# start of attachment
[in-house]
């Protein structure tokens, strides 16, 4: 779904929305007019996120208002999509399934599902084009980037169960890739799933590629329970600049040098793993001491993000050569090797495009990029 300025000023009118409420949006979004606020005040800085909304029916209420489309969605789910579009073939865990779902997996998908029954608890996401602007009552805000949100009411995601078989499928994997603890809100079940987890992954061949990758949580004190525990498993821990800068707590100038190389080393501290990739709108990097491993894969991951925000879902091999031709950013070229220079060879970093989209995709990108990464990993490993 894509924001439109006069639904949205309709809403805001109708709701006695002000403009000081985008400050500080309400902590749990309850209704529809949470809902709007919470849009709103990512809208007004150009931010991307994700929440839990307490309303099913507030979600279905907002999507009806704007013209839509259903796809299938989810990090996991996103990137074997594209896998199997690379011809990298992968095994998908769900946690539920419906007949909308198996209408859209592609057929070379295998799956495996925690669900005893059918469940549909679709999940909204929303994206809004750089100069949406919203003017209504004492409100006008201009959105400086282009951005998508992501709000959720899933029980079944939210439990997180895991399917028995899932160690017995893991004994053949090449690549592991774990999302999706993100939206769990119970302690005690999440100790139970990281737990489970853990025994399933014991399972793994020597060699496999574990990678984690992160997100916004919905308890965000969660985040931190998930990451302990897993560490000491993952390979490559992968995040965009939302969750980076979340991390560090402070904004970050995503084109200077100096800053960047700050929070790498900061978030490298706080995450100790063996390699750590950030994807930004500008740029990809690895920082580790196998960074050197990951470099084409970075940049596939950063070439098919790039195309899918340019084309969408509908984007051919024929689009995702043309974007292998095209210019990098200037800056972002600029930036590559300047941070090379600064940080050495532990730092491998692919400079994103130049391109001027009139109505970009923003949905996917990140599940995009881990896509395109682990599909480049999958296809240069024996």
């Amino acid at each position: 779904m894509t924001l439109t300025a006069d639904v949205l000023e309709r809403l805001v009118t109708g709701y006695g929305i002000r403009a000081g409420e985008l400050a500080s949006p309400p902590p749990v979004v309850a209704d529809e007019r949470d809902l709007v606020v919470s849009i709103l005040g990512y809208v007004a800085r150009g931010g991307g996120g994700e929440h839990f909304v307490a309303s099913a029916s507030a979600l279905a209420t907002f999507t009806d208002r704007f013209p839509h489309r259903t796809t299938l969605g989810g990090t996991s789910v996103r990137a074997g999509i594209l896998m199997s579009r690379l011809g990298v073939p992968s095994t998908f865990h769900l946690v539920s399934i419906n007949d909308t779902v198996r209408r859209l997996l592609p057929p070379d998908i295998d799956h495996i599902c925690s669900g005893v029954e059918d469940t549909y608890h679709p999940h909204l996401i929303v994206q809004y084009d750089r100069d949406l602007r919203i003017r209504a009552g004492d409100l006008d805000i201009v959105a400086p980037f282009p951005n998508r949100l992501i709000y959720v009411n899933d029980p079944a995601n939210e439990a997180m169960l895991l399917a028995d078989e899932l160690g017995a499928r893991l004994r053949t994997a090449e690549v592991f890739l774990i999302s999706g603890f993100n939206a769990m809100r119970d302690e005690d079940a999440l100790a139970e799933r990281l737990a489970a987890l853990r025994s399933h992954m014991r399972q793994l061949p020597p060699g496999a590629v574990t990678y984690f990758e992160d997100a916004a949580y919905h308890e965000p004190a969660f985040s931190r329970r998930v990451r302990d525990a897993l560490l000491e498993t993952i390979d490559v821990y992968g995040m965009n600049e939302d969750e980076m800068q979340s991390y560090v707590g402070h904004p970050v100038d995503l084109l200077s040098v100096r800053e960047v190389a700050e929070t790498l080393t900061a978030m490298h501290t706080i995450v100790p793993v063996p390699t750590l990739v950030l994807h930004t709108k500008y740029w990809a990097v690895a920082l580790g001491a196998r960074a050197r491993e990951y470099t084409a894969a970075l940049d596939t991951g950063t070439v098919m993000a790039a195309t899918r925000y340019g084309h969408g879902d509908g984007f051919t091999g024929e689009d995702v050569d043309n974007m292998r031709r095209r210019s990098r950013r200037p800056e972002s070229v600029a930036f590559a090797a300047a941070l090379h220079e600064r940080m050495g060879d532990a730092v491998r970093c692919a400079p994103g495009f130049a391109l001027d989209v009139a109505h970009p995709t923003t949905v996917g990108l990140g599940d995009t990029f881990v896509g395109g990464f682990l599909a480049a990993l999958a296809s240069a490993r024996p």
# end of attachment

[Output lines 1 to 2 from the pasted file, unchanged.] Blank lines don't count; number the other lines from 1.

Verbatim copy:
[in-house]
């Protein structure tokens, strides 16, 4: 779904929305007019996120208002999509399934599902084009980037169960890739799933590629329970600049040098793993001491993000050569090797495009990029 300025000023009118409420949006979004606020005040800085909304029916209420489309969605789910579009073939865990779902997996998908029954608890996401602007009552805000949100009411995601078989499928994997603890809100079940987890992954061949990758949580004190525990498993821990800068707590100038190389080393501290990739709108990097491993894969991951925000879902091999031709950013070229220079060879970093989209995709990108990464990993490993 894509924001439109006069639904949205309709809403805001109708709701006695002000403009000081985008400050500080309400902590749990309850209704529809949470809902709007919470849009709103990512809208007004150009931010991307994700929440839990307490309303099913507030979600279905907002999507009806704007013209839509259903796809299938989810990090996991996103990137074997594209896998199997690379011809990298992968095994998908769900946690539920419906007949909308198996209408859209592609057929070379295998799956495996925690669900005893059918469940549909679709999940909204929303994206809004750089100069949406919203003017209504004492409100006008201009959105400086282009951005998508992501709000959720899933029980079944939210439990997180895991399917028995899932160690017995893991004994053949090449690549592991774990999302999706993100939206769990119970302690005690999440100790139970990281737990489970853990025994399933014991399972793994020597060699496999574990990678984690992160997100916004919905308890965000969660985040931190998930990451302990897993560490000491993952390979490559992968995040965009939302969750980076979340991390560090402070904004970050995503084109200077100096800053960047700050929070790498900061978030490298706080995450100790063996390699750590950030994807930004500008740029990809690895920082580790196998960074050197990951470099084409970075940049596939950063070439098919790039195309899918340019084309969408509908984007051919024929689009995702043309974007292998095209210019990098200037800056972002600029930036590559300047941070090379600064940080050495532990730092491998692919400079994103130049391109001027009139109505970009923003949905996917990140599940995009881990896509395109682990599909480049999958296809240069024996």